Green Infrastructure . . . Evolving from an Innovative to Mainstream Stormwater Management Practice

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Though the use of pipes, tanks, and treatment plants will always play a critical role in protecting the health of our nation’s cities and waters, there is a growing recognition that innovative stormwater management techniques, also known as green infrastructure, can help combat the country’s wet weather challenges in a more cost-efficient and environmentally-effective way.  

As discussed in NACWA’s Water Resources Utility of the Future Blueprint For Action, communities across the country are implementing innovative technologies like green infrastructure to effectively manage stormwater, often save money, and improve the quality of life in their communities.  This is contributing to a broader shift we are seeing among clean water utilities as they transform from basic providers of wastewater services to full blown resource recovery agents, generating renewable energy from biosolids, capturing waste heat, reclaiming and reusing water, and extracting and finding commercial uses for nutrients.  Below is a snapshot of some of the green infrastructure projects NACWA members have undertaken. Many additional communities are in various stages of planning and implementation.

Philadelphia, PennsylvaniaGreen City, Clean Waters is a partnership between Philadelphia and EPA that involves a $2 billion investment in green infrastructure to better manage Philadelphia’s stormwater. The 25-year agreement could be a national model for other cities interested in implementing green infrastructure.

Cincinnati, Ohio—The Metropolitan Sewer District (MSD) of Greater Cincinnati’s Project Groundwork is a two-phase initiative involving the rebuilding and improving of the city’s sewer system. Green infrastructure projects such as retention basins and pervious pavement are being used to control combined sewer overflows. Phase 1 involves completion of 45 construction projects in and around the city by 2018; Phase 2 (after 2018) comprises 256 construction projects across Hamilton County. The entire plan is estimated to cost $3.5 billion.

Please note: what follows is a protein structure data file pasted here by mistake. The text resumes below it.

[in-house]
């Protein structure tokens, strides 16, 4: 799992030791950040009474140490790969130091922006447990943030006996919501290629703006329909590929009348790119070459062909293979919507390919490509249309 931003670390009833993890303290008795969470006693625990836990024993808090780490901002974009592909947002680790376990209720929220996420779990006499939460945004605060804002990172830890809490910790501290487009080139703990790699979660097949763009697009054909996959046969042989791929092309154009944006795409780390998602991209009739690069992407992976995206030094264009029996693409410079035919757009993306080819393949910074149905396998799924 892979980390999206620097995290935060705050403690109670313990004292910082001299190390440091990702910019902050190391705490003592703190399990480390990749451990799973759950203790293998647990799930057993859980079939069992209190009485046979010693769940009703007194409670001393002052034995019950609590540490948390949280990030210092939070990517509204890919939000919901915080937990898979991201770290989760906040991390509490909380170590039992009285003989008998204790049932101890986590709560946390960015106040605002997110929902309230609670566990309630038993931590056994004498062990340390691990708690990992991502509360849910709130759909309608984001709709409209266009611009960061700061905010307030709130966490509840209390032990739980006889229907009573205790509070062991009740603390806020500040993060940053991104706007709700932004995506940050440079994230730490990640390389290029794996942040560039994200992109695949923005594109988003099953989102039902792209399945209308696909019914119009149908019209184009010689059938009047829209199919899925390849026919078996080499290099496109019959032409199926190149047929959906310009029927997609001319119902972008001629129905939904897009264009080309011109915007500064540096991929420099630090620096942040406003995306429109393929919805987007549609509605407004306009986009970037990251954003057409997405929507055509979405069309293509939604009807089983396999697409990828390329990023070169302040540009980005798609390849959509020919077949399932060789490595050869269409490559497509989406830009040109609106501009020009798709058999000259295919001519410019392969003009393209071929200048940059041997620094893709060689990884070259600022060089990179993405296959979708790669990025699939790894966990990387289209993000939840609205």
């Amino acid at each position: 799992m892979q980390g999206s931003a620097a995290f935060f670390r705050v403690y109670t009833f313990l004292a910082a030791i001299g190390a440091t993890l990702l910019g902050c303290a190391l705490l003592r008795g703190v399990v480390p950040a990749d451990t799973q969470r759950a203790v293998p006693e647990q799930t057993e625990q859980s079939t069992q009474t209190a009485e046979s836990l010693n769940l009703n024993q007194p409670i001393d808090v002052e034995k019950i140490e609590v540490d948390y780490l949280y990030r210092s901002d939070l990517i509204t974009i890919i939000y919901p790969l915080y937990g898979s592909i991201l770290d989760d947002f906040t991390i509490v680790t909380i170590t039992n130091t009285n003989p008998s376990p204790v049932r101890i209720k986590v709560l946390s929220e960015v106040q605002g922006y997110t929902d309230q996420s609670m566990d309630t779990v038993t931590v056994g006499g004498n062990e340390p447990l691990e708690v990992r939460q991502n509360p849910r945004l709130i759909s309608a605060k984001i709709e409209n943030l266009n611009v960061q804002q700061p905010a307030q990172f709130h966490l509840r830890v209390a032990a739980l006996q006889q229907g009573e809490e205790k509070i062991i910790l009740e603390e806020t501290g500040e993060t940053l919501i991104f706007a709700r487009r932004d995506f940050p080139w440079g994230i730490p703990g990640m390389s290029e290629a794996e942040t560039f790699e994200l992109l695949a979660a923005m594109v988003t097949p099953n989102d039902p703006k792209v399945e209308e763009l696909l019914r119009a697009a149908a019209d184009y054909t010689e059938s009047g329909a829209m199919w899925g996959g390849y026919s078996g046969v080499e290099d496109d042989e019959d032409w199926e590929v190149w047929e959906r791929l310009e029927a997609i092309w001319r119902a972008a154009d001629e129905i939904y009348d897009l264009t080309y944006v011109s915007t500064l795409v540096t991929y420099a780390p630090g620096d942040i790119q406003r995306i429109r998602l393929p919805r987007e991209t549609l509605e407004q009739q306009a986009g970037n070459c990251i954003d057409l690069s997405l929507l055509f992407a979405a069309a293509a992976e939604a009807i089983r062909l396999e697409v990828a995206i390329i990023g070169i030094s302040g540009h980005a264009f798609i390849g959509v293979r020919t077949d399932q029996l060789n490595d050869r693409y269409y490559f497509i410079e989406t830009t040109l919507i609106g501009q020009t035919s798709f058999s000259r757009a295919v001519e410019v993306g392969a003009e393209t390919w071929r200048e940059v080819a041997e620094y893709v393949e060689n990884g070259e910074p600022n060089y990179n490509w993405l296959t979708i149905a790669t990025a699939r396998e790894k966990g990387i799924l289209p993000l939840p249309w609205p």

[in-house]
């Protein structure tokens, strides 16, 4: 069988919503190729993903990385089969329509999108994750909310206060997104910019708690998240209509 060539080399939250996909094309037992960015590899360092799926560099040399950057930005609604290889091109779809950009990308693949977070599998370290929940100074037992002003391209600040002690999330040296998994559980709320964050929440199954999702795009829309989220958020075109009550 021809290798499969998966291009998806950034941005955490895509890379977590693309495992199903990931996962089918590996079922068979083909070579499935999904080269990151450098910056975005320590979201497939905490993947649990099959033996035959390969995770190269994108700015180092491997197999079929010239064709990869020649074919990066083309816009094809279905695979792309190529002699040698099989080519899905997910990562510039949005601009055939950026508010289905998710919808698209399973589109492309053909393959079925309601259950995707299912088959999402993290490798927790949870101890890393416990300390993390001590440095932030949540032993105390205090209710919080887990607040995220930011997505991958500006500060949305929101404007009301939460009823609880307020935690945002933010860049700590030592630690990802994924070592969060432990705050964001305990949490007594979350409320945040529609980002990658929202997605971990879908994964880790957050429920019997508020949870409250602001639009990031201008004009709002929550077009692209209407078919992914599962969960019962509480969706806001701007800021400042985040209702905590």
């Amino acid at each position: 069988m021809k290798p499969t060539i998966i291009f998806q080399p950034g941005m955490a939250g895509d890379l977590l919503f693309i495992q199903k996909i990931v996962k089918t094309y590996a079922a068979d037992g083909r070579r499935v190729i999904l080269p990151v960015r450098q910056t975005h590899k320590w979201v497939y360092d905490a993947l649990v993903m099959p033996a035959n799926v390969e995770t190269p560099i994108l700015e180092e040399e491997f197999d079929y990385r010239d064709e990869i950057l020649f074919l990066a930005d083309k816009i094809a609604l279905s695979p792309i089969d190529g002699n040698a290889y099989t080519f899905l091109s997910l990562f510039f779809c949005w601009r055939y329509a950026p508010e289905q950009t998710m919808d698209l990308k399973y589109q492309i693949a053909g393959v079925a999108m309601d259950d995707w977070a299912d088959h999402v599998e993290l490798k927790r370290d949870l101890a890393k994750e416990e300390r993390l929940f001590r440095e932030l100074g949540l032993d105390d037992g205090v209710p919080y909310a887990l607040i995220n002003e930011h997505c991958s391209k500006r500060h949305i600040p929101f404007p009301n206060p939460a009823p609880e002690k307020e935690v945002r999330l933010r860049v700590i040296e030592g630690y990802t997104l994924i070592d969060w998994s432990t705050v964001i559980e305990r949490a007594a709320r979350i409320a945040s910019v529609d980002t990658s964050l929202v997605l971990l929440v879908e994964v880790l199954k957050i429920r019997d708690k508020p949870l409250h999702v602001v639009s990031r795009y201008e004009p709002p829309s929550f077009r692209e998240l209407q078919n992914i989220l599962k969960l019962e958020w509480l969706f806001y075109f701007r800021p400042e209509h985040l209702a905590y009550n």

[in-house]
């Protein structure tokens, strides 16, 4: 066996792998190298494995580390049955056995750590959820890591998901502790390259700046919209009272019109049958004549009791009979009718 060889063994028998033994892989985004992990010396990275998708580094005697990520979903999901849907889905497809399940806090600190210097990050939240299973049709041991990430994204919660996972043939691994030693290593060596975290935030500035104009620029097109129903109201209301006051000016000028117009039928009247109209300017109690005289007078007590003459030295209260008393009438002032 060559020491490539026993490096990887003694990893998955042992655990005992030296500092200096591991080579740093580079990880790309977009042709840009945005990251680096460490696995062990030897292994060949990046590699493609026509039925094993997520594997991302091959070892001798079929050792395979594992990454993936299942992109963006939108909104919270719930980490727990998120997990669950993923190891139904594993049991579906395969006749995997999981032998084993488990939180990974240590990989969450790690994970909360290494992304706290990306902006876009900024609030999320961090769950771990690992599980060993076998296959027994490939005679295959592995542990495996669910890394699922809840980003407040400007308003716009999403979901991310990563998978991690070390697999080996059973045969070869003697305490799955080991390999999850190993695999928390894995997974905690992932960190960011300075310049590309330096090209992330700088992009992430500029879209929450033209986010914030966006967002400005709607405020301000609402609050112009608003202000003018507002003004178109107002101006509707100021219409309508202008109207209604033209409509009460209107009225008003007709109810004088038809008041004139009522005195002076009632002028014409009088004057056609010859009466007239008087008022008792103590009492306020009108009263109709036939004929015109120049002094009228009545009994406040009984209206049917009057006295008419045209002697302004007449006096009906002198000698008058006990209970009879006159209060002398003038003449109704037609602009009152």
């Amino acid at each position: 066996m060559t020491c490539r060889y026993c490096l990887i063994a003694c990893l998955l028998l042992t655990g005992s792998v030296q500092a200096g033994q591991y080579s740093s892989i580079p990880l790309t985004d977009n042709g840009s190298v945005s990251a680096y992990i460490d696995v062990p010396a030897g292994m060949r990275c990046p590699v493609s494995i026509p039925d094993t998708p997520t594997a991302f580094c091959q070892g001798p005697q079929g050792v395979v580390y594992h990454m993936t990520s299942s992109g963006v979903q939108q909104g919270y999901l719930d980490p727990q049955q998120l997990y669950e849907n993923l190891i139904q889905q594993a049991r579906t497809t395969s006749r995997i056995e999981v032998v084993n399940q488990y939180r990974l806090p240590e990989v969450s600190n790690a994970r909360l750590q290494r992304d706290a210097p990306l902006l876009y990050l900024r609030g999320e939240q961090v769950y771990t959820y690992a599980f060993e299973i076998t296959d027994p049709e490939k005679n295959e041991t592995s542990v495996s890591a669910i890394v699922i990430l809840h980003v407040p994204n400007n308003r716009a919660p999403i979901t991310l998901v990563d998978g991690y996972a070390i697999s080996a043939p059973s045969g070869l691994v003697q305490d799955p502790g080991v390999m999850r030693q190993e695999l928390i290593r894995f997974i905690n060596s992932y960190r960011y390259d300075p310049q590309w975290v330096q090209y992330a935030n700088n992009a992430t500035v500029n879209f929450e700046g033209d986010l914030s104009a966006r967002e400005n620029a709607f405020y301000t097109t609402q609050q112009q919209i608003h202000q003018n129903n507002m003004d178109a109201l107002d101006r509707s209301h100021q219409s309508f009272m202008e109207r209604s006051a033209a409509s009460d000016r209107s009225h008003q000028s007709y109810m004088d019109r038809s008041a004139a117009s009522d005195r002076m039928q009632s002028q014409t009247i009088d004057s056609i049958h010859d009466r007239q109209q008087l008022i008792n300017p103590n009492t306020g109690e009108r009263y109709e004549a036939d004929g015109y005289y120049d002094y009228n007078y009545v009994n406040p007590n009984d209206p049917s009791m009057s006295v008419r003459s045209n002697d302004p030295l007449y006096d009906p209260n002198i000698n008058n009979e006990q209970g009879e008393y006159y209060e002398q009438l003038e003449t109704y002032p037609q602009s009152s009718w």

Los Angeles, California—In September 2011, Los Angeles passed the Low Impact Development Ordinance, which requires that all development projects greater than 500 square feet be designed to capture, reuse, or infiltrate stormwater runoff.  Los Angeles’s Green Alleys Initiative program will add permeable pavement, bioswales, and drought-tolerant vegetation to urban alleys. These projects will improve water quality, reduce flooding, and reduce water demand while creating recreational opportunities and more.

Yesterday, Senator Tom Udall (D-NM) and Representative Donna Edwards (D-MD) re-introduced legislation to provide critical support to innovative stormwater strategies, improving our ability to effectively manage polluted runoff and sewage overflows while relieving pressure on aging infrastructure. S. 1677/H.R. 3449, The Innovative Stormwater Infrastructure Act of 2013 (formerly known as The Green Infrastructure for Clean Water Act), would promote the use of innovative stormwater infrastructure, provide implementation grants for community-based stormwater control projects, and establish up to five Centers of Excellence throughout the country to conduct research, develop recommendations, and provide training and technical assistance for implementing management practices for stormwater control and management.

With more communities across the country pursuing creative solutions like innovative stormwater infrastructure to manage their stormwater runoff, this legislation will help to secure the resources needed to transform this approach into a mainstream practice.  NACWA commends Senator Udall and Representative Edwards for their leadership on this issue and urges swift passage of this legislation.  

 

This post was authored by Hannah Mellman, who at the time, was NACWA's Manager of Legislation Affairs she has since left NACWA for other opportunities. 

 

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